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Leonard Williams shooting for No. 1 in the NFL Draft

The former Trojan thinks he should be the top pick in the draft, not quarterbacks Jameis Winston or Marcus Mariota.

Trevor Ruszkowski-USA TODAY Sports

INDIANAPOLIS - if there is one player who can challenge quarterbacks Jameis Winston and Marcus Mariota to be taken with the No. 1 pick in the draft, it’s Southern California defensive lineman Leonard Williams.

At least that’s what the 302-pound junior thinks the Tampa Bay Buccaneers should do. If not them, then the Tennessee Titans at No. 2.

"I’m shooting for that No. 1 spot," Williams said at the NFL Scouting Combine. He said that after being asked about getting drafted by the Oakland Raiders at No. 4 overall. The difference between those two draft spots is about $2.5 million.

"I have high expectations for myself and so do my coaches," Williams said. "That’s just the way I’ve been coached for a long time. It would mean a lot to me and my family to go as high as possible. If No. 1 is the spot, I’d love to be there."

In a draft where a quarterback is expected to be the No. 1 pick by the Tampa Bay Buccaneers, Williams may be a long shot for the top spot. Defensive end Jadeveon Clowney was the first pick of last year’s draft, making him the third defensive player to get picked at No. 1 since 2000.

Williams, who had 80 tackles, 9.5 tackles for loss and seven sacks last season, made a convincing argument about why he should be top pick.

"I’m competing with quarterbacks at a really different position. I would say from previous years, sometimes it’s taking a chance when you take a quarterback," Williams said. "You never know what you’re going to get. I’m going to bring a disruption and a physicalness and get to the passer."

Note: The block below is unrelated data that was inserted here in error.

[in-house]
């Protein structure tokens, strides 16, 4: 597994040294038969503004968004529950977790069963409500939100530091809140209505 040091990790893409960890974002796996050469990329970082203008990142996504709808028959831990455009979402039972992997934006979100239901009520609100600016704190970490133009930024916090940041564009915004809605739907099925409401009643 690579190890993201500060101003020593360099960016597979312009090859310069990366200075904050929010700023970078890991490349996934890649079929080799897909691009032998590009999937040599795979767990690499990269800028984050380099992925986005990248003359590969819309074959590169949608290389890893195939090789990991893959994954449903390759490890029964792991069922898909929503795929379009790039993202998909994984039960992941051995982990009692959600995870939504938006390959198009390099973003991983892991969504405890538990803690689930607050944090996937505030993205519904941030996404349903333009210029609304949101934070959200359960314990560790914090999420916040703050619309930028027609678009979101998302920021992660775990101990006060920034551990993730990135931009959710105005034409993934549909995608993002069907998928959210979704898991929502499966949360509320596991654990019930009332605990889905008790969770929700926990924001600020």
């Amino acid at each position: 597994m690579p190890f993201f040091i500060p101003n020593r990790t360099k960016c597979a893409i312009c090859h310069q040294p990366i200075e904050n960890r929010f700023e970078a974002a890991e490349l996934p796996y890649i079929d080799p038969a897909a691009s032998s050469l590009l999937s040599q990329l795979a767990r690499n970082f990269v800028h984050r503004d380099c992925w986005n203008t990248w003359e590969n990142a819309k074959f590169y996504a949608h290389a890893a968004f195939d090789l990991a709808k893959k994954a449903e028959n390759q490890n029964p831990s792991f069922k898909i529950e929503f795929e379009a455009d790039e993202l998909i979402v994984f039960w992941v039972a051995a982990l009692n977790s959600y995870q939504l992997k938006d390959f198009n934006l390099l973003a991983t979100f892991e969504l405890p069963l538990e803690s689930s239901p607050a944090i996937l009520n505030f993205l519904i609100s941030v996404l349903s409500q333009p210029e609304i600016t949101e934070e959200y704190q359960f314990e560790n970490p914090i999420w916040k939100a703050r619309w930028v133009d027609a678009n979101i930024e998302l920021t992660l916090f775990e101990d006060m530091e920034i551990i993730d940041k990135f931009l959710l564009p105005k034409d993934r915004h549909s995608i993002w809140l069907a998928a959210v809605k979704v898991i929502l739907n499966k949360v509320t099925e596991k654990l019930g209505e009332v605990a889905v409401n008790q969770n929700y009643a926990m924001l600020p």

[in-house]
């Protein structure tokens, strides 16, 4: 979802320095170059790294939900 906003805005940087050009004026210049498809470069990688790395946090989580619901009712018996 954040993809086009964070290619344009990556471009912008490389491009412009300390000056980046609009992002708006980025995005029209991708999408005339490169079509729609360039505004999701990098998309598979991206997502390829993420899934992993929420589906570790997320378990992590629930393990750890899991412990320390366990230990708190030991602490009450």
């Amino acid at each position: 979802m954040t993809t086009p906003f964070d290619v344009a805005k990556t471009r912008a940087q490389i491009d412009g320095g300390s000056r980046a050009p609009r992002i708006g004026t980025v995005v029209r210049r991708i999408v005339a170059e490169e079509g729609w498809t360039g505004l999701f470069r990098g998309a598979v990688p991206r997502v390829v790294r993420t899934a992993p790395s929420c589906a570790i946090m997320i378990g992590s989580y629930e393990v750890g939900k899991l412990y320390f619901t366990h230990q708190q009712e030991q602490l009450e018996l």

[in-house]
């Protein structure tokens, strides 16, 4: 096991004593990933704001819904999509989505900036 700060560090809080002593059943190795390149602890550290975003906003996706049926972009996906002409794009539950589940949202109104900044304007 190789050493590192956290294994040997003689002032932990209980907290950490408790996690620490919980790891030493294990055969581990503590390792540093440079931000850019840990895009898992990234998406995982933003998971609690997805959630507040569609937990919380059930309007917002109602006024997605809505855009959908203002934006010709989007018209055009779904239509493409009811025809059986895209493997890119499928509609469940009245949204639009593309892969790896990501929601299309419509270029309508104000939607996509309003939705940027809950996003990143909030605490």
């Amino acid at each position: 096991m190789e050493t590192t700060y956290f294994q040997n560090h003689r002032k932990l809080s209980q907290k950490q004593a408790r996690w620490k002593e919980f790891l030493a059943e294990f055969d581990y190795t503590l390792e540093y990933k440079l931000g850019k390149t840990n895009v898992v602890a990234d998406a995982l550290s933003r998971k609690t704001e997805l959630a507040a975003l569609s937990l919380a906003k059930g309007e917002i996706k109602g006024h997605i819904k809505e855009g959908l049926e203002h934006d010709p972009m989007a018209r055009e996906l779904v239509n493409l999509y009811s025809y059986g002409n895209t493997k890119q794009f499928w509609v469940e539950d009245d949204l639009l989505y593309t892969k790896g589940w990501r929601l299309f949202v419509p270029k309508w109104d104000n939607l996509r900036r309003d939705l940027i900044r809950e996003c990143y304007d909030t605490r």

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Williams’ ascent to being in the NFL, let alone the top pick, has been a rapid one. He didn’t start playing football until his freshman year in high school and couldn’t play Pop Warner because he was 6-foot and 220 pounds at 12. Williams said it wasn’t until his sophomore season at Mainland High School in Florida that he knew football may be in his future.

From there, he was recruited to Southern California by former Trojans recruiting ace Ed Orgeron. At USC Williams became a stalwart on the defensive line thanks to his ability to move around the line. Moving around in Southern Cal’s 3-4 defense is what Williams preferred.

"It was more fun to create matchups and go up against some weaker opponents once in a while," Williams said. "When the coaches switched it up for me, I liked it."

Williams’ movement skills are something Tennessee Titans general manager Ruston Webster has noticed.

"When you think of a 3-4 defense typically you think of a big two gap player," Webster said. "It’s rare to find players that can do that; play one gap, penetrate and get up the field and rush the passer. It’s hard to find a guy that can block and be a receiver. When you have guy like Leonard who can do both that’s something special."

For a defensive lineman, being special means getting picked high in the draft. And at the top of the draft there are plenty of teams looking for a special talent on defense.

"At the end of the day, this is the NFL and this has been a dream of mine for a long time and I want to play for any team that takes me," Williams said. "But if it comes down to it, I want to go as high as possible and that comes down to Tampa Bay and Tennessee."